Leveraging Solutions From Other Industries
CTO, Abyssal Technology
The ocean covers more than 70 percent of the Earth’s surface and is a vital source of food, energy, transport and scientific discovery—yet its vast majority is unexplored. For industries ranging from oil and gas to marine renewables to biotechnology—and even those not traditionally focused on the ocean—the ocean represents huge untapped potential.
As we venture to deeper and more remote seas, safety for humans, marine life and the environment are critical factors. As companies ramp up oceanic activity in both known and unexplored areas, it is vital to look beyond our own industries to stay on top of technological trends and best practices that we can learn from and adopt for greater efficiency and safety at sea.
A major part of subsea operations across industries is the use of ROVs to overcome the limitations of human divers. But ROVs come with management difficulties. ROV pilots regularly face visibility challenges, which can slow down an operation, meaning additional costs for labor and support as timelines increase, plus greater risk. In the last several years, we have begun to see technological innovation in ROV operations coming from an unlikely place: the video game world.
Video games are designed and built on top of a game engine technology platform, which enables real-time visualization to track players and change their surroundings as they move through dynamic virtual environments. Several years ago, we discovered that by combining game engine technology with a robust geographic information system (GIS), real-time visualization power can be leveraged to monitor ROVs or anything else with a tracking beacon and to deploy an augmented reality (AR) overlay on the pilot’s video feed to continue with an operation uninterrupted.
We have been using Unreal Engine, a video game development tool powerful and flexible enough for us to continually adapt to the needs of our clients across the subsea oil and gas industry. Pilots can track their ROVs with submillimeter accuracy and, through the gathering and processing of live data from the ROV, can receive a contextualized, real-time picture of the ROV’s undersea environment, even when visibility is compromised. This benefits not just the ROV pilot; stakeholders at every stage, from design to construction and operation, can get a precise view of what is happening in real time in order to act better and faster, or get a realistic preview of what could happen in order to anticipate issues and speed up development projects. Teams can study the data captured to learn lessons that can be applied to future operations.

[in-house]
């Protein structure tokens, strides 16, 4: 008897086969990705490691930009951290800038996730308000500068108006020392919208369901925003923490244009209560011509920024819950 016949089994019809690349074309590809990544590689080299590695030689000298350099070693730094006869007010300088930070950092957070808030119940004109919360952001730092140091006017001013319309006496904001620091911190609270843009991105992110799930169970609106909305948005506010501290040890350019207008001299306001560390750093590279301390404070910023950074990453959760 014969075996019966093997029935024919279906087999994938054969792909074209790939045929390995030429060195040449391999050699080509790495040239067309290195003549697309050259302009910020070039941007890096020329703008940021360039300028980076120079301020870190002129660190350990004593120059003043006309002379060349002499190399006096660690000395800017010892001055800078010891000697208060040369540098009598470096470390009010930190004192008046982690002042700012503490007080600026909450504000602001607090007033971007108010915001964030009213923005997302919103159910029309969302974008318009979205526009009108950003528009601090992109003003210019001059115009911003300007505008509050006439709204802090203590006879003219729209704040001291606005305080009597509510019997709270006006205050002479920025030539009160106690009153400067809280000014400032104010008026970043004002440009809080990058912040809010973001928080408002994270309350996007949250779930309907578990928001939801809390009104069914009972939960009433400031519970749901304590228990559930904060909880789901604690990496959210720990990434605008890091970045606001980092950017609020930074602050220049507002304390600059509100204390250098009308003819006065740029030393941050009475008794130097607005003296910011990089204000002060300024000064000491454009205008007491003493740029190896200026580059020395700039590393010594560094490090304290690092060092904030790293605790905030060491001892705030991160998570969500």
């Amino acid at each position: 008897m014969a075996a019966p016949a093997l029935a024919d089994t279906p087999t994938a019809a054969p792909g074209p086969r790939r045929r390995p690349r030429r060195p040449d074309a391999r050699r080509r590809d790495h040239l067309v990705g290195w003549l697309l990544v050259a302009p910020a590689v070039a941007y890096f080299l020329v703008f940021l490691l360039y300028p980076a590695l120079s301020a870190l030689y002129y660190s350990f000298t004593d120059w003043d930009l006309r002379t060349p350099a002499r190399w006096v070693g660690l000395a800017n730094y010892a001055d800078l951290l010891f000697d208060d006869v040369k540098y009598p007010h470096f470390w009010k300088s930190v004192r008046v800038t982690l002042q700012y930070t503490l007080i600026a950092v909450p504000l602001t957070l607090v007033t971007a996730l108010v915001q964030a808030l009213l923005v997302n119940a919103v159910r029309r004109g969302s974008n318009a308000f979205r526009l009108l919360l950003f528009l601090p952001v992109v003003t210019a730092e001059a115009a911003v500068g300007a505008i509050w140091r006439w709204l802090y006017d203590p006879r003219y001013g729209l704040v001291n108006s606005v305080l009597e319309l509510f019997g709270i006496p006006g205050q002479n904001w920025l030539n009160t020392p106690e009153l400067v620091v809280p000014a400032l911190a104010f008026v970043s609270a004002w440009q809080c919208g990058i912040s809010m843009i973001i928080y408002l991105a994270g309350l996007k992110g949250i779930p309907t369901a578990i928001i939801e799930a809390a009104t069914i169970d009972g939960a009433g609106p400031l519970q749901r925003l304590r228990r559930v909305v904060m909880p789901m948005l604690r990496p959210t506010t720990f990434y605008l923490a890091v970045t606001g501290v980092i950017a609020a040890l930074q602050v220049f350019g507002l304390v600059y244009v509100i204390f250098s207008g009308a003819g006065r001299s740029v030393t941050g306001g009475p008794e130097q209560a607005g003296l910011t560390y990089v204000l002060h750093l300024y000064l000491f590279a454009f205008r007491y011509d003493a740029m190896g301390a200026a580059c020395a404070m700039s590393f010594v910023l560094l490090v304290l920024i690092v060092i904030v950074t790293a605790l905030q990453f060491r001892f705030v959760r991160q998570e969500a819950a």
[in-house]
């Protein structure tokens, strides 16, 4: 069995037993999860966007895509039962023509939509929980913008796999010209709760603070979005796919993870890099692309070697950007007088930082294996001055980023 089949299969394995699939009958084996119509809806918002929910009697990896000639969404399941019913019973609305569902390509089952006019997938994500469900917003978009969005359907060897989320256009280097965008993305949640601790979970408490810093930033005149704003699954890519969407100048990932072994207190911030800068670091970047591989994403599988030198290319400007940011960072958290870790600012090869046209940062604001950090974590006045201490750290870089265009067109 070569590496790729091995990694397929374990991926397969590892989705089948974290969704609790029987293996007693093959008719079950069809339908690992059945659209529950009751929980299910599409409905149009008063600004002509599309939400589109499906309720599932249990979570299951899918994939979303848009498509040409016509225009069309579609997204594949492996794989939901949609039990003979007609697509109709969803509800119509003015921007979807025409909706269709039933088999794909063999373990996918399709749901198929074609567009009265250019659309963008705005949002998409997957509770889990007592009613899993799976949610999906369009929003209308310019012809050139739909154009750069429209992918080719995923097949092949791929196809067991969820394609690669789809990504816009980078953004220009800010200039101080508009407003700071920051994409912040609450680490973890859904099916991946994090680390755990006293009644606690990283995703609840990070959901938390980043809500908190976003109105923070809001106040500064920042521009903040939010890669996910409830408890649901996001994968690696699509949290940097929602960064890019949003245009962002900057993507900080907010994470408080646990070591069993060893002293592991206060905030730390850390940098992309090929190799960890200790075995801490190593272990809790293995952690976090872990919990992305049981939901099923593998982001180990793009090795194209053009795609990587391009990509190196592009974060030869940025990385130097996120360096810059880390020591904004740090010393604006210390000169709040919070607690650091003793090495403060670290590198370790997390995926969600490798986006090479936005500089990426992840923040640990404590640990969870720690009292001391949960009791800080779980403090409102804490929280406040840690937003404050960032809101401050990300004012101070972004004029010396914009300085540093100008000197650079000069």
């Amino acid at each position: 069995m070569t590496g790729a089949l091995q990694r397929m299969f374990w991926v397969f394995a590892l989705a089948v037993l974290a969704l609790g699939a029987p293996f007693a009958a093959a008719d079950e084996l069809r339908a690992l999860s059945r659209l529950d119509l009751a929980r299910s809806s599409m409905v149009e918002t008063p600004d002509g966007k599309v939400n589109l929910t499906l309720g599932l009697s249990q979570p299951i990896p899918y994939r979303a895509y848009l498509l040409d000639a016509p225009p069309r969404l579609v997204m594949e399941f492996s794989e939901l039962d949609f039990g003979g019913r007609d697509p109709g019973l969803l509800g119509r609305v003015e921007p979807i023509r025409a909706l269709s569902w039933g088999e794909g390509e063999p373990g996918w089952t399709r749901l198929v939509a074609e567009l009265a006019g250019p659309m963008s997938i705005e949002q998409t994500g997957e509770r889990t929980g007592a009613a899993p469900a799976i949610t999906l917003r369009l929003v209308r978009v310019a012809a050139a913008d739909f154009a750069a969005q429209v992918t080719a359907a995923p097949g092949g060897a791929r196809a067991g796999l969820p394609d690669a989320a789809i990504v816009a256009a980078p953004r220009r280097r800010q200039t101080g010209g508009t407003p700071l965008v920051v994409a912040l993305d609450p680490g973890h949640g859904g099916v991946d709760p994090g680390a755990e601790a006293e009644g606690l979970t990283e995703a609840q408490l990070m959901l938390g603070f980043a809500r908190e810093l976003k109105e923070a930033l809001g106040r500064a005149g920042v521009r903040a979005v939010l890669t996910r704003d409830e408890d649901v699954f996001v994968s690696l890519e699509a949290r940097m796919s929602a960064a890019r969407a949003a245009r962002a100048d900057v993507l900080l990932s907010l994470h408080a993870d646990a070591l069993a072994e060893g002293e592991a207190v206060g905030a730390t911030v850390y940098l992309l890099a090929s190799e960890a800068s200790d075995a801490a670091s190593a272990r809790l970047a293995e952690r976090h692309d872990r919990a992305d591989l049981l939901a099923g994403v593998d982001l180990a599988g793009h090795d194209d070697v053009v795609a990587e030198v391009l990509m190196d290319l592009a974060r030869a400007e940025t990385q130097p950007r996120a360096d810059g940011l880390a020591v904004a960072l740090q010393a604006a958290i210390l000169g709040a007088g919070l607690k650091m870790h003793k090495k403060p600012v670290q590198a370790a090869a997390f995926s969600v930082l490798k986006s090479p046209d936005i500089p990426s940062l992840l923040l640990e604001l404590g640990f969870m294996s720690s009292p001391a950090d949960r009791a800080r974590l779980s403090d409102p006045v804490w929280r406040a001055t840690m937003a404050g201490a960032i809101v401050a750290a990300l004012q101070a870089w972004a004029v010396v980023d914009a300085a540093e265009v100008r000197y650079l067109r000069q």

This untraditional technology has huge implications for safety and efficiency in ocean industries. Real-time location tracking and visualization means that entire teams can be moved from offshore to onshore and a project can be managed remotely. This improves safety and reduces costs for vessel maintenance and transport. The ability to stay onshore also helps jobs in our industries remain more competitive. For the oil and gas industry in particular, as oil prices keep dropping, having lower operational costs can help turn negative returns into positive returns and get previously nonviable projects going. Ultimately, across ocean industries, being offshore is where the greatest risks and costs lie. Technology that enables us to move more of the operation onshore is a huge benefit.
As the tech world makes strides in fields such as cloud computing, virtual and augmented reality, artificial intelligence, and machine learning, those of us working in ocean-based fields should continue to think outside the box for how these trends will revolutionize our operations. No doubt there is more untapped potential out there if we look for it—just like there is much more to discover in our largely unexplored ocean.